Morwell Club given a Helping Hand
Morwell Club Bowls Club has today become the first beneficiary of the Helping Hand Fund, developed by Bowls Australia (BA) in response to the COVID-19 pandemic.
Morwell Club, located in the Latrobe Valley area of Gippsland approximately 150km east of Melbourne, has been particularly hard hit by the effects of restricted trading, eradicating their ability to facilitate their usual bi-monthly raffles – a major source of revenue for the self-described ‘small club with minimal income’.
To make matters worse for the volunteer-driven Club of 61 members, this past weekend their locker-room/office was broken into and vandalised, with bowls equipment, umpire kits and their cherished defibrillator stolen.
With the Club already feeling the pinch due to COVID-19, and seemingly unlikely to ever recover their potentially life-saving defibrillator, BA has come to the rescue, courtesy of the generous donations provided to the Helping Hand Fund by the bowls community.
BA is pleased to provide the Club with a helping hand to the tune of $2,765 to cover the cost of the replacement defibrillator device, in addition to the $1,000 support already provided by the Victorian Government.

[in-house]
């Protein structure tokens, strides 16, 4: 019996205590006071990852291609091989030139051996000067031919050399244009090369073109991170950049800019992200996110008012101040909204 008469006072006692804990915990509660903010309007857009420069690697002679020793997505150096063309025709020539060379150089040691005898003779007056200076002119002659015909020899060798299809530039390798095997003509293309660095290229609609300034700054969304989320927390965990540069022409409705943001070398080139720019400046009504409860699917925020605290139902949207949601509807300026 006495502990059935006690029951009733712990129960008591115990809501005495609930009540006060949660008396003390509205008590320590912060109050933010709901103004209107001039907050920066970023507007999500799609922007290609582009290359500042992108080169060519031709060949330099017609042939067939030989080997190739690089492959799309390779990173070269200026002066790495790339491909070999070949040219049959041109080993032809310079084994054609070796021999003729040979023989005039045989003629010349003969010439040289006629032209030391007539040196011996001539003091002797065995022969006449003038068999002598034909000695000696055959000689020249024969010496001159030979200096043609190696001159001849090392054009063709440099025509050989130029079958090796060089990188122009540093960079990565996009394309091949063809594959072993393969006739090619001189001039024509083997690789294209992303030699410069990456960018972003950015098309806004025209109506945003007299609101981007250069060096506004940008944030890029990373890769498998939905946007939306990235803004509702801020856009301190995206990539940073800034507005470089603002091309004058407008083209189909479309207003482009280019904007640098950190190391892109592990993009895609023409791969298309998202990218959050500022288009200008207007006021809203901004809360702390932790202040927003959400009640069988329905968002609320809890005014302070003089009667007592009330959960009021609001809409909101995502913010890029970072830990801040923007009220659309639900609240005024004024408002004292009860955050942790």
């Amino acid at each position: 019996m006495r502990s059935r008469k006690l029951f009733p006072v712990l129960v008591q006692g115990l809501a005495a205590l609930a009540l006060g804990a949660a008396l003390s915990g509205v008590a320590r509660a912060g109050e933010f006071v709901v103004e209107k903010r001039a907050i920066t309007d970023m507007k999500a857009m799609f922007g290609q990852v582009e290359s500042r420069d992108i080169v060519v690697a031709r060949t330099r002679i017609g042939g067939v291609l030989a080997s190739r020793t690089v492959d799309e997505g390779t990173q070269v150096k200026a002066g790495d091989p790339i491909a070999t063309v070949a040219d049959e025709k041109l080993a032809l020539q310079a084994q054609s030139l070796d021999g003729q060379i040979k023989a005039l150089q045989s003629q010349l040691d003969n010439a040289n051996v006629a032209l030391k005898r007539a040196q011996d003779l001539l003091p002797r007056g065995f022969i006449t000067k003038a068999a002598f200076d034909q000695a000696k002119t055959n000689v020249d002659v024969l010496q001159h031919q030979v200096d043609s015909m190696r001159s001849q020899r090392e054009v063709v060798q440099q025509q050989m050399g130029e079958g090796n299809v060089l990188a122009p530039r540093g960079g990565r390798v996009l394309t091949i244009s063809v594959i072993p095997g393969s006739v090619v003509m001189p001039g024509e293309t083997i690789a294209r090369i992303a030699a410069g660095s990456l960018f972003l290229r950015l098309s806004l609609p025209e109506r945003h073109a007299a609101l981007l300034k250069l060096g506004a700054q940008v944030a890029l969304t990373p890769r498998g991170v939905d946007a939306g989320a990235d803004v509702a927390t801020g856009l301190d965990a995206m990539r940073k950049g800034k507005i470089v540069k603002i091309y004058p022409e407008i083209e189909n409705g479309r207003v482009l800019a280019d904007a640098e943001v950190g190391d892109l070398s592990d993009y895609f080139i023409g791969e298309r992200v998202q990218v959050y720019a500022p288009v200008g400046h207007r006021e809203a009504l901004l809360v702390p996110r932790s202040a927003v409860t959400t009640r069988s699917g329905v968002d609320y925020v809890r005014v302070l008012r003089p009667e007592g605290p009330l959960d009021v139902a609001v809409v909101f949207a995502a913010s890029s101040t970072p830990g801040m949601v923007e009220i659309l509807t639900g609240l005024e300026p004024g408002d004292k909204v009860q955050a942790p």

BA CEO Neil Dalrymple said he was pleased to be able to provide the relief on behalf of the entire bowls community.
“We know there are clubs that are doing it really tough at the moment, which is why we’ve established this fund in partnership with the Australian Sports Foundation and are calling on the wider bowls community to help contribute by donating to this important cause, if in a position to do so,” Dalrymple said.
“The Morwell Club Bowls Club is certainly one club that could use a bit of a helping hand to get back to a healthy position and it’s important that we provide this support to clubs quickly, when they need it most.”
Morwell Club Bowls Club President David Broadbent said his club was appreciative of the support provided.
“Our Club was really feeling the effects of COVID-19, being unable to fundraise with our usual raffles or any other means of generating cash flow, but then to be the victim of a break-in and vandalism, resulting in the loss of a life-saving device among other things, was really disheartening and upsetting,” Broadbent said.
“On behalf of all members and patrons, we express our sincere thanks to BA and indeed all of the bowls community who have donated to the Helping Hand Fund.”
To date, the bowls community has contributed $8,713 in donations to the Helping Hand Fund, with BA committed to redistributing these funds in its entirety to the clubs impacted most by COVID-19.
“On behalf of BA’s Board and staff, I wish to thank and acknowledge everyone who has donated to the Helping Hand Fund so far,” Dalrymple said.
“However, there’s still a long way to go to reaching the $150,000 objective to be able to provide meaningful support to the hardest hit bowls clubs nationwide that face daunting short-term viability issues relating to the impacts of COVID-19.”
Donations to the Helping Hand campaign are tax-deductible and BA are calling on all levels of the bowls community to show support to clubs in times of need.